if(mstSet[v] == false && key[v] < mini) {
mini = key[v];
u = v;
}
}

mstSet[u] = true;

if(mstSet[it.getV()] == false && it.getWeight() < key[it.getV()]) {
parent[it.getV()] = u;
key[it.getV()] = it.getWeight();
}
}
}

for(int i = 1;i<N;i++) {
System.out.println(parent[i] + " - " + i);
}
}
public static void main(String args[])
{
int n = 5;
ArrayList<ArrayList<Node> > adj = new ArrayList<ArrayList<Node> >();

for (int i = 0; i < n; i++)

Main obj = new Main();

}
}``````

Output:

0 – 1
1 – 2
0 – 3
1 – 4

Time Complexity: O(N^2). Going through N Node for N-1 times

Space Complexity: O(N). 3 arrays of size N

### Solution 2(Optimized Approach):

Intuition:  While trying to optimize our code we must look out for repetitions. At the first glance, we see that we are going through the key-value again and again to find the minimum edge weight that is not part of the MST. Can we think of a data structure that stores the minimum weight at the top at any given instance?

Approach: We would use a minimum heap to facilitate this task. Min-heap would contain the weight required to reach a node along with its index. Here is a demonstration of the same.

Code:

## C++ Code

``````#include<bits/stdc++.h>
using namespace std;

int main(){
int N=5,m=6;

int parent[N];

int key[N];

bool mstSet[N];

for (int i = 0; i < N; i++)
key[i] = INT_MAX, mstSet[i] = false;

priority_queue< pair<int,int>, vector <pair<int,int>> , greater<pair<int,int>> > pq;

key = 0;
parent = -1;
pq.push({0, 0});

while(!pq.empty())
{
int u = pq.top().second;
pq.pop();

mstSet[u] = true;

for (auto it : adj[u]) {
int v = it.first;
int weight = it.second;
if (mstSet[v] == false && weight < key[v]) {
parent[v] = u;
key[v] = weight;
pq.push({key[v], v});
}
}

}

for (int i = 1; i < N; i++)
cout << parent[i] << " - " << i <<" \n";
return 0;
}
``````

Output:

0 – 1
1 – 2
0 – 3
1 – 4

Time Complexity: O(NlogN). N iterations and logN for priority queue

Space Complexity: O(N). Three arrays and priority queue

## Java Code

``````import java.util.*;

class Node implements Comparator < Node > {
private int v;
private int weight;

Node(int _v, int _w) {
v = _v;
weight = _w;
}

Node() {}

int getV() {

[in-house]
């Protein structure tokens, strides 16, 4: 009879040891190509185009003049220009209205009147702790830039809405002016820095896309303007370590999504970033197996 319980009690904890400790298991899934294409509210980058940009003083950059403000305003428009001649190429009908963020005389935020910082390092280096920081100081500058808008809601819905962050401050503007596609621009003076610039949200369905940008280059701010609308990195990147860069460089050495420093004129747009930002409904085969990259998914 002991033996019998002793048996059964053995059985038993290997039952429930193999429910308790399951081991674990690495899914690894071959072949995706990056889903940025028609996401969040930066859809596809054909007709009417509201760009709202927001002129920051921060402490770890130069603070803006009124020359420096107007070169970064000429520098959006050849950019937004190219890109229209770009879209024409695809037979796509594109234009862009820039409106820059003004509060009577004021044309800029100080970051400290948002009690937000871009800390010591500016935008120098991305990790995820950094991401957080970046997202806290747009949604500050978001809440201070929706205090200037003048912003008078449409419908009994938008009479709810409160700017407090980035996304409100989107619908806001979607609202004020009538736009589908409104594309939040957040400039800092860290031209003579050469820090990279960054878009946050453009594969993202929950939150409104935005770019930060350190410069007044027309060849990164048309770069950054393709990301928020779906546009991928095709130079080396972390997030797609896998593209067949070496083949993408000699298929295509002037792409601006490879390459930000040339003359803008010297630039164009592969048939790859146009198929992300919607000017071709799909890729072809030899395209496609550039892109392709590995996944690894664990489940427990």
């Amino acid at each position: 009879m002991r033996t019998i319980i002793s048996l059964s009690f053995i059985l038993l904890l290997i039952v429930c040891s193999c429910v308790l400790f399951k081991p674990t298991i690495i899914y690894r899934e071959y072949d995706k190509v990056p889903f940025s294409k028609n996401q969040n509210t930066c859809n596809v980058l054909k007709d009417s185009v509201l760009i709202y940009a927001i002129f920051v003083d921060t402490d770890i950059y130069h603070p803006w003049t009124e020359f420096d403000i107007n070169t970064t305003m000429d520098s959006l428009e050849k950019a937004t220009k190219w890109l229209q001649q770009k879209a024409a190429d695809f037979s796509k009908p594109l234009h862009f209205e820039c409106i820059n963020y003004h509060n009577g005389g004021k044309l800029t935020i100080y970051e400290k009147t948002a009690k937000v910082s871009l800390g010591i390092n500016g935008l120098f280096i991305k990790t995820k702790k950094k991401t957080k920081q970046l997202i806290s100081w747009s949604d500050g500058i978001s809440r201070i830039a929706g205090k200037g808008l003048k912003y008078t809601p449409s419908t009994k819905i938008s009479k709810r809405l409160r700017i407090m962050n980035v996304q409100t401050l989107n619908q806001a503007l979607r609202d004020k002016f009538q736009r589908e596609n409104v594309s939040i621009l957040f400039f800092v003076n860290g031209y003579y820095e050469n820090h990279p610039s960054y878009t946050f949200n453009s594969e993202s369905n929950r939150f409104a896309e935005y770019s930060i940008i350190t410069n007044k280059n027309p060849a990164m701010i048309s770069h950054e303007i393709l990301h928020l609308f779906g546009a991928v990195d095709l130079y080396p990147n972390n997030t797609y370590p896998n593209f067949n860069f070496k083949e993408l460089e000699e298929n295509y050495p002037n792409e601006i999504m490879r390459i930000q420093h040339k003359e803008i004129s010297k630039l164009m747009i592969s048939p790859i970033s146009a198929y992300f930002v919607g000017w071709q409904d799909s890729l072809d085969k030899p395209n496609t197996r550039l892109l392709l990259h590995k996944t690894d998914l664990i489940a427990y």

return v;
}
int getWeight() {
return weight;
}

@Override
public int compare(Node node1, Node node2) {
if (node1.weight < node2.weight)
return -1;
if (node1.weight > node2.weight)
return 1;
return 0;
}
}

class Main {
void primsAlgo(ArrayList < ArrayList < Node >> adj, int N) {
int key[] = new int[N];
int parent[] = new int[N];
boolean mstSet[] = new boolean[N];
for (int i = 0; i < N; i++) {
key[i] = 100000000;
mstSet[i] = false;
}

PriorityQueue < Node > pq = new PriorityQueue < Node > (N, new Node());

key = 0;
parent = -1;
// Run the loop till all the nodes have been visited
// because in the brute code we checked for mstSet[node] == false while computing the minimum
// but here we simply take the minimal from the priority queue, so a lot of times a node might be taken twice
// hence its better to keep running till all the nodes have been taken.
// try the following case:
// Credits: Srejan Bera
// 6 7
// 0 1 5
// 0 2 10
// 0 3 100
// 1 3 50
// 1 4 200
// 3 4 250
// 4 5 50
while (!pq.isEmpty()) {
int u = pq.poll().getV();
mstSet[u] = true;

if (mstSet[it.getV()] == false && it.getWeight() < key[it.getV()]) {
parent[it.getV()] = u;
key[it.getV()] = it.getWeight();
}
}
}

for (int i = 1; i < N; i++) {
System.out.println(parent[i] + " - " + i);
}
}
public static void main(String args[]) {
int n = 5;
ArrayList < ArrayList < Node > > adj = new ArrayList < ArrayList < Node > > ();

for (int i = 0; i < n; i++)

Main obj = new Main();

}
}``````

Output:

0 – 1
1 – 2
0 – 3
1 – 4

Time Complexity: O(NlogN). N iterations and logN for priority queue

Space Complexity: O(N). Three arrays and priority queue